3. Car Games for the Kids
This could be video games and electronic devices. Or prepare the family type of car games like car bingo and the license plate game. The goal is to make the travel fun and keep the kids occupied. It’s a mood killer when they ask, “How long until we get there?” only an hour after you left the house.
4. Pillows and Blankets–Make Yourself Comfy!
You never know when you’ll wish you had your pillow. Nothing’s worse than a hard and stinky hotel pillow or grandma’s 30-year-old paper-thin padding. Also, bring an extra blanket or two. It’s not only nice to have your own, but if the A/C is blasting and others in the car are cold, they can bundle up. Plus, it just makes it cozy.
5. Oversized Towel and Bed Sheet
I always keep an extra towel and an old sheet in the car, not just on road trips. I’ve forgotten the lawn chairs for football games and throwing down a sheet beats sitting on the itchy grass. If you stop to stretch your legs and have a picnic lunch, it’s also great to sprawl out on. Any type of accidental spill in the car, an extra towel can save the day. Or, when hotel housekeeping supplies the tiny, see-through, and sand-papery variety, your own feel better.
6. Roadside Assistance
I can’t tell you how many times I’ve had to call AAA. Of course, it’s never a planned phone call, but it’s been a lifesaver. Did you know they’ll even come out if you run out of gas? Hopefully, that doesn’t happen, but there’s security knowing you won’t be stranded. As an added bonus, AAA offers discounts at many hotels and various attractions like zoos and museums. Many auto insurance companies offer an add-on option if you don’t have AAA, and even some cellphone carriers do. Be sure to have some type of coverage because it’s better to be over-prepared than stuck in the middle of nowhere!
7. Pet Travel Accessories
Don’t forget a water bowl, leashes, toys, car seats, or your pet carrier. If you travel with your furry family members, don’t forget to keep them hydrated, fed, and occupied. We have a plush car seat for the pups–it’s like a dog bed but has a leash-like clip to keep them harnessed in safely (and so they’re not jumping between the front and back seats). Amazon sells awesome travel water bottles for dogs that are nearly spill-free. And bring a toy or two–just leave the annoying squeaky toy at home. Trust me on this one!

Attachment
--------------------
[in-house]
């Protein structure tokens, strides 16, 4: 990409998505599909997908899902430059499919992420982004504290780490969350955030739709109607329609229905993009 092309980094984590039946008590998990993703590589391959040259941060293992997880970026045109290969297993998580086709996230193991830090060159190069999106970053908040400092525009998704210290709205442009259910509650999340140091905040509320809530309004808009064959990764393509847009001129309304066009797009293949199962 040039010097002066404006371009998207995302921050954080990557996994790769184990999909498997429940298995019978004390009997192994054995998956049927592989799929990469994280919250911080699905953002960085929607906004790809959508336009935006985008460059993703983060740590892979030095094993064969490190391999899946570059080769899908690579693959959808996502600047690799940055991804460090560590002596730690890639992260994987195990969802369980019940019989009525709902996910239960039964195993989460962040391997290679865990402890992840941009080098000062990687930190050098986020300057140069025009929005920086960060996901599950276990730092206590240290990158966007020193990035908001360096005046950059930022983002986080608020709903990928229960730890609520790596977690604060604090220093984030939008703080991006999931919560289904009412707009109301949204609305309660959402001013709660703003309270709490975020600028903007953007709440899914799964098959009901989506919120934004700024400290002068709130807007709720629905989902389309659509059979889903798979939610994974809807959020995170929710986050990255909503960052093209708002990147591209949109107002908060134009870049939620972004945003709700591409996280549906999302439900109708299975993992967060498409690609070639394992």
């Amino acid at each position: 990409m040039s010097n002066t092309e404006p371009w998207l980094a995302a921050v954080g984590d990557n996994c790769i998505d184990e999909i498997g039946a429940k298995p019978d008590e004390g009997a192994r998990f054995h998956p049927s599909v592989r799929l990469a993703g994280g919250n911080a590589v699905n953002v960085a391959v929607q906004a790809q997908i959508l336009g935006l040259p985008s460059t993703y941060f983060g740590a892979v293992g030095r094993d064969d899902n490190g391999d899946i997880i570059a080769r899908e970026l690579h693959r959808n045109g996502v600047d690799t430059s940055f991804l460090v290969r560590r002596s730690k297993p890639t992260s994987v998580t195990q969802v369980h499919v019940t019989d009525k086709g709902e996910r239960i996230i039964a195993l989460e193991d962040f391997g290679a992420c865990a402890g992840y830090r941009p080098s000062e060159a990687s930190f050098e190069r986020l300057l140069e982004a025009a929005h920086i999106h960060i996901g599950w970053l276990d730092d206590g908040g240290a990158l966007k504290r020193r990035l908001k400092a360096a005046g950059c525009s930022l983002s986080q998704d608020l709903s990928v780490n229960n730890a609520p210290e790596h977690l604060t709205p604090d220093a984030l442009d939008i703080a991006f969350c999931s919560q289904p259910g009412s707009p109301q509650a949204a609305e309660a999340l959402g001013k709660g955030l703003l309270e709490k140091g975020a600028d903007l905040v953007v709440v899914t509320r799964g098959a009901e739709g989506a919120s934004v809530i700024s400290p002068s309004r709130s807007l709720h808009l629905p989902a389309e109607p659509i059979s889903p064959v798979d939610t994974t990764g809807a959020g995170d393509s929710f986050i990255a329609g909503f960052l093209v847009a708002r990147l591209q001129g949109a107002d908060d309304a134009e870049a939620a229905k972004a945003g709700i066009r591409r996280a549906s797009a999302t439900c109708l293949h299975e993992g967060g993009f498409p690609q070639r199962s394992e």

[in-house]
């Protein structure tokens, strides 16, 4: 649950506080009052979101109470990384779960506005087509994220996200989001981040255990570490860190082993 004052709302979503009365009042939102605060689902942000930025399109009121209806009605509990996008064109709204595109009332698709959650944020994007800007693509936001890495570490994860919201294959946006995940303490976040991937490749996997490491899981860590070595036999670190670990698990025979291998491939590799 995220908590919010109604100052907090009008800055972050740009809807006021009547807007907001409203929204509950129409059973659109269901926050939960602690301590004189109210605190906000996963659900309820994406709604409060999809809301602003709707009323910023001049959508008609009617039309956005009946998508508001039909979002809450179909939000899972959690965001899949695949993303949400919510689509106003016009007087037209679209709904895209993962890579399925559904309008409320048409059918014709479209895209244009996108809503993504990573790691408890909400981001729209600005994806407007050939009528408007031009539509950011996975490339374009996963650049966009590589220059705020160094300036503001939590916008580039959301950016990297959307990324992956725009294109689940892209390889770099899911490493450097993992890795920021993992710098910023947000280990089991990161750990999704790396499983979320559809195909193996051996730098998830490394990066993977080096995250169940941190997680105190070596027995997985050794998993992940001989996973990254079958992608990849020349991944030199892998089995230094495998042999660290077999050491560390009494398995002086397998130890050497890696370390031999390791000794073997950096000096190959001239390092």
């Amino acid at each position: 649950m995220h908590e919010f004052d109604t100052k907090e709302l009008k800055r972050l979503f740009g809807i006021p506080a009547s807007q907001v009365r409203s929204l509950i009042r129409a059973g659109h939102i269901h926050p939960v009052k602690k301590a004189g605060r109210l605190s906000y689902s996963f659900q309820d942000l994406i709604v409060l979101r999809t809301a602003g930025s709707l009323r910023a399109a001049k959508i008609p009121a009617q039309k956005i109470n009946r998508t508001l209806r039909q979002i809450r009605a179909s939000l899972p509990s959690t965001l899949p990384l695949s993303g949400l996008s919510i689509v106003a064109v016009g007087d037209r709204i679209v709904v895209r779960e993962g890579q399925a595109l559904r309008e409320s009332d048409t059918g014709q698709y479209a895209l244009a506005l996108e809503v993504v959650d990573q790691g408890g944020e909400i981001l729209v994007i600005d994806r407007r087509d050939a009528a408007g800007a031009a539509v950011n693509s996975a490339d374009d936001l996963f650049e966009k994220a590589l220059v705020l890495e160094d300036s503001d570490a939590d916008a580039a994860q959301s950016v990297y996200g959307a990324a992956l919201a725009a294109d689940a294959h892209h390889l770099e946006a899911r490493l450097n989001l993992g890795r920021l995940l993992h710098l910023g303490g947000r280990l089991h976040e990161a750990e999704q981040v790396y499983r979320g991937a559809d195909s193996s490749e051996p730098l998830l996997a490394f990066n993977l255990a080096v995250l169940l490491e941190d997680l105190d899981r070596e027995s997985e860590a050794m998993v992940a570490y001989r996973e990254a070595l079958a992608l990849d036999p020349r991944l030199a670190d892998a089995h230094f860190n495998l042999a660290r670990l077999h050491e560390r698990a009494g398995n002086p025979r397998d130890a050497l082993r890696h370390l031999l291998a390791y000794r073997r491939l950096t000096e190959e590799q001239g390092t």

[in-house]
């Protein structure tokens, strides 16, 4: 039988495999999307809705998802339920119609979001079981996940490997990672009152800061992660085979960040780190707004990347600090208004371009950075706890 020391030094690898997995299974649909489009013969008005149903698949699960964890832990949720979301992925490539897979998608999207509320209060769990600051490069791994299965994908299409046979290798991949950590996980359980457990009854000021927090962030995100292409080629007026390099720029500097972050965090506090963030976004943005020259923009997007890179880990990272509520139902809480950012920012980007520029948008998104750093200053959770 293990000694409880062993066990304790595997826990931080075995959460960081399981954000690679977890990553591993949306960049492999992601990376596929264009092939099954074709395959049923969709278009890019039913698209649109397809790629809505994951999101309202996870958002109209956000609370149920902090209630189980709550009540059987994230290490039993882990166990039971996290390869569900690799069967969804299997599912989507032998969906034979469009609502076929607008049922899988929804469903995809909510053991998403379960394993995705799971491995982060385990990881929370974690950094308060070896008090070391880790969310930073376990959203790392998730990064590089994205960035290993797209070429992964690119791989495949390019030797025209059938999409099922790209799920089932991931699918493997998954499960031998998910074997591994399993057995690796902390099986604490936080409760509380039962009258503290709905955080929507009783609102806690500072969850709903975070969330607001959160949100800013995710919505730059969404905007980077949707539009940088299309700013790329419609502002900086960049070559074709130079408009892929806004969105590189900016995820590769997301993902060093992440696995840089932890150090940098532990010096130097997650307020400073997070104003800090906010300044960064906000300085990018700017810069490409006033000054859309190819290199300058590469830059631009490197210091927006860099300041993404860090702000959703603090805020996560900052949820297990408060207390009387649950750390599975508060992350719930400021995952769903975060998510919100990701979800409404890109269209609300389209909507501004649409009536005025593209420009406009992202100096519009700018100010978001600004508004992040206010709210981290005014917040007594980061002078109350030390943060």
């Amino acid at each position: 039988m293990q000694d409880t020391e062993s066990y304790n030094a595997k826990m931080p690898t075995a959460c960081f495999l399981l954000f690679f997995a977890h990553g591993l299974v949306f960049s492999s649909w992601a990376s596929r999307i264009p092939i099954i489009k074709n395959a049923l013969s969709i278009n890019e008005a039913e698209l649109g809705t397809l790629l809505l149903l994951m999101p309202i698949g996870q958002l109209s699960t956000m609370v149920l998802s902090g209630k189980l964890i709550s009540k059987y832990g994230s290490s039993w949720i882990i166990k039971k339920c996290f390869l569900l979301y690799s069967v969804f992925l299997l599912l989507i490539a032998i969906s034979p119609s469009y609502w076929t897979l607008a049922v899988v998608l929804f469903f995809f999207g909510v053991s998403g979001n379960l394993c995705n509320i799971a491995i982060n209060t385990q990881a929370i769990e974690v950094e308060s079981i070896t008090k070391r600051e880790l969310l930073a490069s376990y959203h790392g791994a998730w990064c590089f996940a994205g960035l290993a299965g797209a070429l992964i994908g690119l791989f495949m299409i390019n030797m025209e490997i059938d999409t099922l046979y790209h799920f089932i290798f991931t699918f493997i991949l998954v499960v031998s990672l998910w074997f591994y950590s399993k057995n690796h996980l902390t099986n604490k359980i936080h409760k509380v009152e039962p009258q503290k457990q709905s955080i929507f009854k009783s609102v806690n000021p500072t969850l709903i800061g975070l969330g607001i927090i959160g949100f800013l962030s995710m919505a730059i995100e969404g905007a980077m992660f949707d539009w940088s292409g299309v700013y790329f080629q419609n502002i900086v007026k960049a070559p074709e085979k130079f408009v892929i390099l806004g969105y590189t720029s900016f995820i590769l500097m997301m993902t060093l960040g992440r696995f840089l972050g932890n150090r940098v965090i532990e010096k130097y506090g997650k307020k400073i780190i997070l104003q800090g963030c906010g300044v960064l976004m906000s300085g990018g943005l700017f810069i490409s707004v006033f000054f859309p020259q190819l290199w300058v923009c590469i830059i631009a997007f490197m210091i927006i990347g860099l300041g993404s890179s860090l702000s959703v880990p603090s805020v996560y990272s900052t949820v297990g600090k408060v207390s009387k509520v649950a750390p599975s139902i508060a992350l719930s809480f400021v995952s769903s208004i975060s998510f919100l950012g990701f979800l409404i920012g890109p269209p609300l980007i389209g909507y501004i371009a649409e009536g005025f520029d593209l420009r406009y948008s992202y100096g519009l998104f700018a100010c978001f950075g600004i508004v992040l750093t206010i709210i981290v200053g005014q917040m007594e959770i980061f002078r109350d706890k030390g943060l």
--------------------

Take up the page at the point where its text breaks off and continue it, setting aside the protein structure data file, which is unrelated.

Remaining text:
8. First-Aid Kit and Emergency Supplies
It’s convenient to have bandages and some ibuprofen readily available. Rather than making an unnecessary pit stop at the next convenience store and paying a ridiculous price for a packet of Advil, have it on hand. Along with that, keep a flashlight and some batteries. I don’t know about you, but batteries are a commodity in my house, and you may want them, especially if your child’s glo-worm needs a replacement mid-trip.
If given the option to travel by plane or car, I’ll choose the car 9 out of 10 times. I find air travel stressful, especially with children. Of course, traveling cross country with little ones may be challenging. Maybe keep the trip a little shorter and check out these tips for road tripping with toddlers. I personally love trips by car because it’s automatic permission to overpack! Just save enough room for everything, especially if you need to load up strollers, car seats, pet kennels, or coolers.
If you’re counting down the days to the start of school and needing relief from the so-called break and the constant “I’m bored” remarks, round up the family and hit the road! It’s a great way to beat summer break boredom. After all, it’s a real “holiday” to celebrate, so pack up and go! Just don’t forget the necessities!
The opinions expressed in this post are those of the author. They do not necessarily reflect the official policy or position of ABQ Mom, its executive team, other contributors to the site, its sponsors or partners, or any organizations the aforementioned might be affiliated with.